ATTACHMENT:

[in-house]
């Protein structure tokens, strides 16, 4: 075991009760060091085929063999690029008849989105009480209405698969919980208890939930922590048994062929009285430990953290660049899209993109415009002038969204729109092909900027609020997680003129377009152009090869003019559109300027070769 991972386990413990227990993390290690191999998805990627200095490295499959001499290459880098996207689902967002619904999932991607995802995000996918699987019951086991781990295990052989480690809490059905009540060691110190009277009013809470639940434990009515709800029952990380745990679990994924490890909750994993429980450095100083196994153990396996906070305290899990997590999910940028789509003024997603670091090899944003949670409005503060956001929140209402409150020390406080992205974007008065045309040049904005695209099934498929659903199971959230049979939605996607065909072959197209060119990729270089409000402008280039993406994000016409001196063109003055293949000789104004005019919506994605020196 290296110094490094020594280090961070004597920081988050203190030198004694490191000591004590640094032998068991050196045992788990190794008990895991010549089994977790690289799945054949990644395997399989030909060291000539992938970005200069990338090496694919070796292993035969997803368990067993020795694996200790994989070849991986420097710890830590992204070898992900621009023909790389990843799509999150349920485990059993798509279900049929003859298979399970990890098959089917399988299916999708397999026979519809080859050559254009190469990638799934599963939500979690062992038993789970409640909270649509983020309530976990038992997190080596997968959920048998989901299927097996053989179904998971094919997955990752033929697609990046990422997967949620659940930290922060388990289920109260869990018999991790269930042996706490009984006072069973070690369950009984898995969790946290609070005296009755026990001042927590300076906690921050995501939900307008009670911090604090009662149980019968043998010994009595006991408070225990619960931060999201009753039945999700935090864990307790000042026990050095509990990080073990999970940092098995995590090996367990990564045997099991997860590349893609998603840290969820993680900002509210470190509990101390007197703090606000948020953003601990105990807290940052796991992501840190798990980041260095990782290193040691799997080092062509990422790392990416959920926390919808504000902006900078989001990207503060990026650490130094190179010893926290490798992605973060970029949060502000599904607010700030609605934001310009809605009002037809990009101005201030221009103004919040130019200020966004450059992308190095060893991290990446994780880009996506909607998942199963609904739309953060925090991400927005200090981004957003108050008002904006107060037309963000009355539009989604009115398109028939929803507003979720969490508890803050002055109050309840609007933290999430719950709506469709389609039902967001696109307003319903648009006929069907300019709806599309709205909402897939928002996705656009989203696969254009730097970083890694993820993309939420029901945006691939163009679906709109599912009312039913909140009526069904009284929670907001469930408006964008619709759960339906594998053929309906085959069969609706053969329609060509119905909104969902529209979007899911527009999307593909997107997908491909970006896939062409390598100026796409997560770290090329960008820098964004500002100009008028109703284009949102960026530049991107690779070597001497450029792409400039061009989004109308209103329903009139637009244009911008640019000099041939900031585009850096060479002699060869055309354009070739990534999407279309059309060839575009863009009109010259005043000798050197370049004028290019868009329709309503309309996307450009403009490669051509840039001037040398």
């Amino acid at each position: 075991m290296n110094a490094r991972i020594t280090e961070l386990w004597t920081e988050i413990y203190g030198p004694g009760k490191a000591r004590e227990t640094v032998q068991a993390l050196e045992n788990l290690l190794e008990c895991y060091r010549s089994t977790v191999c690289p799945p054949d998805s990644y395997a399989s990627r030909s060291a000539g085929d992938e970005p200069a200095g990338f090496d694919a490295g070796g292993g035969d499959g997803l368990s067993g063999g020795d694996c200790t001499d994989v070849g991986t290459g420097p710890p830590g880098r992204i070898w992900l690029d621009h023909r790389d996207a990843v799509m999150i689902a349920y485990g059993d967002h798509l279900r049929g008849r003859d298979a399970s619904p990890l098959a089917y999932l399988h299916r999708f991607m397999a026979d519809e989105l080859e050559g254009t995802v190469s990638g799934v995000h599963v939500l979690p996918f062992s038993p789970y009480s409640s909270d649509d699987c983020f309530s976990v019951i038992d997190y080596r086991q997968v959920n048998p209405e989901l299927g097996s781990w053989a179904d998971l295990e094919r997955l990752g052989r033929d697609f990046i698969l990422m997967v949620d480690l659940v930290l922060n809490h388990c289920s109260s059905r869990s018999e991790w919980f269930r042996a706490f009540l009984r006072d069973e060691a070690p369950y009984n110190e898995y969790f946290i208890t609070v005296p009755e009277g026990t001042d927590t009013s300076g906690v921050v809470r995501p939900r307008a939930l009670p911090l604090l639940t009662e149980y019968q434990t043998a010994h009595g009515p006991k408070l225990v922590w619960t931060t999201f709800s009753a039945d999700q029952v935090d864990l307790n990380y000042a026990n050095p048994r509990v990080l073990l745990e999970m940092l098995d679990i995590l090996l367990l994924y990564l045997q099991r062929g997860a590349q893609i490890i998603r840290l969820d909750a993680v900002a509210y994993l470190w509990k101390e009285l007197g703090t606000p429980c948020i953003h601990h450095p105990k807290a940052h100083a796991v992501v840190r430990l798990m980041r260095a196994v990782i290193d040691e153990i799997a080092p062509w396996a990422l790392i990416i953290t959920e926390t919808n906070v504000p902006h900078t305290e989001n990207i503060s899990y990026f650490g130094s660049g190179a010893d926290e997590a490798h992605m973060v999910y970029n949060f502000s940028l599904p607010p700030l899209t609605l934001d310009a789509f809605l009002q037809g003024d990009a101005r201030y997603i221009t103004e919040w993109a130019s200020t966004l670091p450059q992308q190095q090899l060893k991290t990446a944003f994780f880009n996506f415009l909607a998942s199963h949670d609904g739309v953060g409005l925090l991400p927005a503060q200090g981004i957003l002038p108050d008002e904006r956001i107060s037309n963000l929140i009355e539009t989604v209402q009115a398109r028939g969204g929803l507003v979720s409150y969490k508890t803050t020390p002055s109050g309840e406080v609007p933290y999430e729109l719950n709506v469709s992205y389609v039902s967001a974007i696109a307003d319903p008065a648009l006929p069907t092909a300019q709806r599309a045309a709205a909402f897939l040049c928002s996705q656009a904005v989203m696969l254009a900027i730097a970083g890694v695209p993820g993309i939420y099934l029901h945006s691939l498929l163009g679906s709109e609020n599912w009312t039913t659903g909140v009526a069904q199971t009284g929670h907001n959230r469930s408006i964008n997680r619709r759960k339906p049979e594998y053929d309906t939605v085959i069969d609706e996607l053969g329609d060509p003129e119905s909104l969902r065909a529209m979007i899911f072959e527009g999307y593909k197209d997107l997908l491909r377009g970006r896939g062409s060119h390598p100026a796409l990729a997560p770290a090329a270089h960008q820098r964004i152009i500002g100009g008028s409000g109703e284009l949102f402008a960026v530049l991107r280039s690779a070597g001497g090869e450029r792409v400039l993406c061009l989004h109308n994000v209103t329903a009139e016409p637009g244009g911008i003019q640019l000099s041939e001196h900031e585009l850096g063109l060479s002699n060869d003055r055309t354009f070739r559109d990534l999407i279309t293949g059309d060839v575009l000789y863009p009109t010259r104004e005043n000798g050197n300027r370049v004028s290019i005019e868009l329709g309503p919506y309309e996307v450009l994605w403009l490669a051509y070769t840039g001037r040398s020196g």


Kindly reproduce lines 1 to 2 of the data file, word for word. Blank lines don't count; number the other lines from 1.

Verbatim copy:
[in-house]
């Protein structure tokens, strides 16, 4: 075991009760060091085929063999690029008849989105009480209405698969919980208890939930922590048994062929009285430990953290660049899209993109415009002038969204729109092909900027609020997680003129377009152009090869003019559109300027070769 991972386990413990227990993390290690191999998805990627200095490295499959001499290459880098996207689902967002619904999932991607995802995000996918699987019951086991781990295990052989480690809490059905009540060691110190009277009013809470639940434990009515709800029952990380745990679990994924490890909750994993429980450095100083196994153990396996906070305290899990997590999910940028789509003024997603670091090899944003949670409005503060956001929140209402409150020390406080992205974007008065045309040049904005695209099934498929659903199971959230049979939605996607065909072959197209060119990729270089409000402008280039993406994000016409001196063109003055293949000789104004005019919506994605020196 290296110094490094020594280090961070004597920081988050203190030198004694490191000591004590640094032998068991050196045992788990190794008990895991010549089994977790690289799945054949990644395997399989030909060291000539992938970005200069990338090496694919070796292993035969997803368990067993020795694996200790994989070849991986420097710890830590992204070898992900621009023909790389990843799509999150349920485990059993798509279900049929003859298979399970990890098959089917399988299916999708397999026979519809080859050559254009190469990638799934599963939500979690062992038993789970409640909270649509983020309530976990038992997190080596997968959920048998989901299927097996053989179904998971094919997955990752033929697609990046990422997967949620659940930290922060388990289920109260869990018999991790269930042996706490009984006072069973070690369950009984898995969790946290609070005296009755026990001042927590300076906690921050995501939900307008009670911090604090009662149980019968043998010994009595006991408070225990619960931060999201009753039945999700935090864990307790000042026990050095509990990080073990999970940092098995995590090996367990990564045997099991997860590349893609998603840290969820993680900002509210470190509990101390007197703090606000948020953003601990105990807290940052796991992501840190798990980041260095990782290193040691799997080092062509990422790392990416959920926390919808504000902006900078989001990207503060990026650490130094190179010893926290490798992605973060970029949060502000599904607010700030609605934001310009809605009002037809990009101005201030221009103004919040130019200020966004450059992308190095060893991290990446994780880009996506909607998942199963609904739309953060925090991400927005200090981004957003108050008002904006107060037309963000009355539009989604009115398109028939929803507003979720969490508890803050002055109050309840609007933290999430719950709506469709389609039902967001696109307003319903648009006929069907300019709806599309709205909402897939928002996705656009989203696969254009730097970083890694993820993309939420029901945006691939163009679906709109599912009312039913909140009526069904009284929670907001469930408006964008619709759960339906594998053929309906085959069969609706053969329609060509119905909104969902529209979007899911527009999307593909997107997908491909970006896939062409390598100026796409997560770290090329960008820098964004500002100009008028109703284009949102960026530049991107690779070597001497450029792409400039061009989004109308209103329903009139637009244009911008640019000099041939900031585009850096060479002699060869055309354009070739990534999407279309059309060839575009863009009109010259005043000798050197370049004028290019868009329709309503309309996307450009403009490669051509840039001037040398």